January 30, 2009, Newsletter Issue #220: Vicodin: A Silent Culprit

Tip of the Week

Vicodin is the brand name for hydrocodone, a combination of codeine (an opiate) and acetaminophen (a common non-prescription painkiller). Like all opiates, it can be addictive, yet it is commonly prescribed for moderate pain conditions including headaches, arthritis, and chronic pain after injuries.

Some patients run into trouble when they heal from the original pain for which the drug was prescribed, then save leftover pills and self-prescribe them. Others require addictive levels of the drug to treat a legitimate medical condition, and don't get help from their physicians in weaning themselves off Vicodin afterward.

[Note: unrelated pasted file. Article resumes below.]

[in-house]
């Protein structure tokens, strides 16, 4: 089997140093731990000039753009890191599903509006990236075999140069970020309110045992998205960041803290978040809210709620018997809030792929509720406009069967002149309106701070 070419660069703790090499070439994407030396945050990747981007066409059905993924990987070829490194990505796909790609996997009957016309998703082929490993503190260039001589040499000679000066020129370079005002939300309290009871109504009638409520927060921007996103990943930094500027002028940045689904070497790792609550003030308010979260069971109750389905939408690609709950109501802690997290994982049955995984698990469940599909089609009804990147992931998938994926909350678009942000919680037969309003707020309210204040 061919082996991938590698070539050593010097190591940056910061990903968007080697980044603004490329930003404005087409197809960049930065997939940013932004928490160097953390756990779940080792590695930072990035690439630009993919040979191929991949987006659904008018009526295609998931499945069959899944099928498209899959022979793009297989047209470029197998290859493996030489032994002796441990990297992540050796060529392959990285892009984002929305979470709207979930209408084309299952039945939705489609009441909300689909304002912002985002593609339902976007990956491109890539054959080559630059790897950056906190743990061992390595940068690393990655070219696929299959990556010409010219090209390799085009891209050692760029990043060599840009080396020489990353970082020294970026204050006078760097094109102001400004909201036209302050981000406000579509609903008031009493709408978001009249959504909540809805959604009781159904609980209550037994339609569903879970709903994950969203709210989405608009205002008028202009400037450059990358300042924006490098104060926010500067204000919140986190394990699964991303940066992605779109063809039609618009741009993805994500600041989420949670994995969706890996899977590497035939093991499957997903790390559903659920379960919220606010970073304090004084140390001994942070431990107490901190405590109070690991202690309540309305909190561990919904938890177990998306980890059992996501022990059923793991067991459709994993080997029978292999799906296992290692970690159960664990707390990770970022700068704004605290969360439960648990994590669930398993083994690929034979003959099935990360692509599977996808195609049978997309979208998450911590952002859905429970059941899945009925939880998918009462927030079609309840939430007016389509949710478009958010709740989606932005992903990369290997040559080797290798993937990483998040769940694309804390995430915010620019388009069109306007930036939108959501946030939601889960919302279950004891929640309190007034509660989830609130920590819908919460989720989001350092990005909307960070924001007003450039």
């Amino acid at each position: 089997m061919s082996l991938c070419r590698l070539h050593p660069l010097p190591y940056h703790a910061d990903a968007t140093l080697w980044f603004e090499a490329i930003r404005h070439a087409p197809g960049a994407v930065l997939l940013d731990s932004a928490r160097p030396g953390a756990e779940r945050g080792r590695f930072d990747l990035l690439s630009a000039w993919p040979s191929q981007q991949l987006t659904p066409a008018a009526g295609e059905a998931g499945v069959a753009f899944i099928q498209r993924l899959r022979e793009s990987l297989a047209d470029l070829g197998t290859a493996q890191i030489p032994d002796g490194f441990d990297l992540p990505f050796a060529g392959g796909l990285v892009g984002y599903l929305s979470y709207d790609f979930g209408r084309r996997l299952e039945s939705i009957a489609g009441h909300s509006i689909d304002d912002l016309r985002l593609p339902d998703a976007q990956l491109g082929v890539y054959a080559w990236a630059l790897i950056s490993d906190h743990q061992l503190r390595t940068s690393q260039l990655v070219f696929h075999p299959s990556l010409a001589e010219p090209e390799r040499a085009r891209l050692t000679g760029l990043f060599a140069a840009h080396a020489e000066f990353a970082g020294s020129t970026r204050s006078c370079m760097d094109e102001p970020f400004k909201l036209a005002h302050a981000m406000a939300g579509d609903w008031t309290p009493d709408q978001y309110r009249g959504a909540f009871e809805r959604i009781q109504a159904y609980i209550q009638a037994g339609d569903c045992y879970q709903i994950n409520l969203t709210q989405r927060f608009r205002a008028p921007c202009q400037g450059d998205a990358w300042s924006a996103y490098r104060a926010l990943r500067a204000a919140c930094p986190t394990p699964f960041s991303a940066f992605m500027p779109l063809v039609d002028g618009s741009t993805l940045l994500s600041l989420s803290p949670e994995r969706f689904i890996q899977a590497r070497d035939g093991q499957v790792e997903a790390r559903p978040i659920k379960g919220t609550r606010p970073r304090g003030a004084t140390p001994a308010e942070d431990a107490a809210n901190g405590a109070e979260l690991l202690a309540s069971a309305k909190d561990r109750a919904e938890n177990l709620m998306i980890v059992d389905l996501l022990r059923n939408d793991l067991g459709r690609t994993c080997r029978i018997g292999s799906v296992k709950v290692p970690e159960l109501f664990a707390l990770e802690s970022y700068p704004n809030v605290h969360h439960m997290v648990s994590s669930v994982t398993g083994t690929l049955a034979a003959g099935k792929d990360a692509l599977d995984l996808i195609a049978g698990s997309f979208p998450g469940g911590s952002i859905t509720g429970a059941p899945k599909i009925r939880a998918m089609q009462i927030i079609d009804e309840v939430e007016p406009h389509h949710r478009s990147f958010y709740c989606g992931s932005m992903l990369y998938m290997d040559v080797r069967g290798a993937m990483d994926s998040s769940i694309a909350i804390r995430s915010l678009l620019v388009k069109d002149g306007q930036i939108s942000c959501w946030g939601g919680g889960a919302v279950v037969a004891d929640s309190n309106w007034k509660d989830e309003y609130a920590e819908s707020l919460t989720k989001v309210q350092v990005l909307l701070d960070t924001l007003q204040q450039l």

Because acetaminophen can cause liver damage, Vicodin addiction poses this risk as well as all the other risks associated with opiate abuse. Vicodin treatment may be managed by a physician on an outpatient basis, but severe cases will require standard opiate rehab.

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